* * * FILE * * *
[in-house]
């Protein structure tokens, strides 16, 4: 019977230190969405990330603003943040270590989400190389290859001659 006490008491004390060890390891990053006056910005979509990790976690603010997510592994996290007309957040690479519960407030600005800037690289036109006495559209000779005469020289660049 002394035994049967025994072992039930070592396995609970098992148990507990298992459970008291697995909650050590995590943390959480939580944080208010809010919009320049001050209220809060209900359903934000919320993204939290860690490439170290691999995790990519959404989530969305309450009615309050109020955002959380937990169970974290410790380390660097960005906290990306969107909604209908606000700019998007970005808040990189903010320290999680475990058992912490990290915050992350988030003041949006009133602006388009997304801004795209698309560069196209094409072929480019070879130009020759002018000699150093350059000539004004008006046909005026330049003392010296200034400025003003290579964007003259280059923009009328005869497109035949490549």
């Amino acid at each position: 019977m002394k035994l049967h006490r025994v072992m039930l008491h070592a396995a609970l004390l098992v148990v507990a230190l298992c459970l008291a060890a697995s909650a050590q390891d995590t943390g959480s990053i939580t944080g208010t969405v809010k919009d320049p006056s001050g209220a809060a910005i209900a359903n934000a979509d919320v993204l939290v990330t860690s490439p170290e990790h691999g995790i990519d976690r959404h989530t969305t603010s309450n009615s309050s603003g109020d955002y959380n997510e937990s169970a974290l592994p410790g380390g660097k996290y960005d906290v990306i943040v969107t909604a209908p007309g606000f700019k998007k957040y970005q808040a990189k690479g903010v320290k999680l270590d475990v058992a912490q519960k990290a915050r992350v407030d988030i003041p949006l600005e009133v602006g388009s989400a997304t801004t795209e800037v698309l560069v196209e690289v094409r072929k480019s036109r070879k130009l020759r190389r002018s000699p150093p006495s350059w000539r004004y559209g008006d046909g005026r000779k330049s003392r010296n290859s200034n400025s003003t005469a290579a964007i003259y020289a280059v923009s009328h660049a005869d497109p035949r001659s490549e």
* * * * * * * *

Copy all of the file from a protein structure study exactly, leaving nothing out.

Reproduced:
[in-house]
């Protein structure tokens, strides 16, 4: 019977230190969405990330603003943040270590989400190389290859001659 006490008491004390060890390891990053006056910005979509990790976690603010997510592994996290007309957040690479519960407030600005800037690289036109006495559209000779005469020289660049 002394035994049967025994072992039930070592396995609970098992148990507990298992459970008291697995909650050590995590943390959480939580944080208010809010919009320049001050209220809060209900359903934000919320993204939290860690490439170290691999995790990519959404989530969305309450009615309050109020955002959380937990169970974290410790380390660097960005906290990306969107909604209908606000700019998007970005808040990189903010320290999680475990058992912490990290915050992350988030003041949006009133602006388009997304801004795209698309560069196209094409072929480019070879130009020759002018000699150093350059000539004004008006046909005026330049003392010296200034400025003003290579964007003259280059923009009328005869497109035949490549």
């Amino acid at each position: 019977m002394k035994l049967h006490r025994v072992m039930l008491h070592a396995a609970l004390l098992v148990v507990a230190l298992c459970l008291a060890a697995s909650a050590q390891d995590t943390g959480s990053i939580t944080g208010t969405v809010k919009d320049p006056s001050g209220a809060a910005i209900a359903n934000a979509d919320v993204l939290v990330t860690s490439p170290e990790h691999g995790i990519d976690r959404h989530t969305t603010s309450n009615s309050s603003g109020d955002y959380n997510e937990s169970a974290l592994p410790g380390g660097k996290y960005d906290v990306i943040v969107t909604a209908p007309g606000f700019k998007k957040y970005q808040a990189k690479g903010v320290k999680l270590d475990v058992a912490q519960k990290a915050r992350v407030d988030i003041p949006l600005e009133v602006g388009s989400a997304t801004t795209e800037v698309l560069v196209e690289v094409r072929k480019s036109r070879k130009l020759r190389r002018s000699p150093p006495s350059w000539r004004y559209g008006d046909g005026r000779k330049s003392r010296n290859s200034n400025s003003t005469a290579a964007i003259y020289a280059v923009s009328h660049a005869d497109p035949r001659s490549e």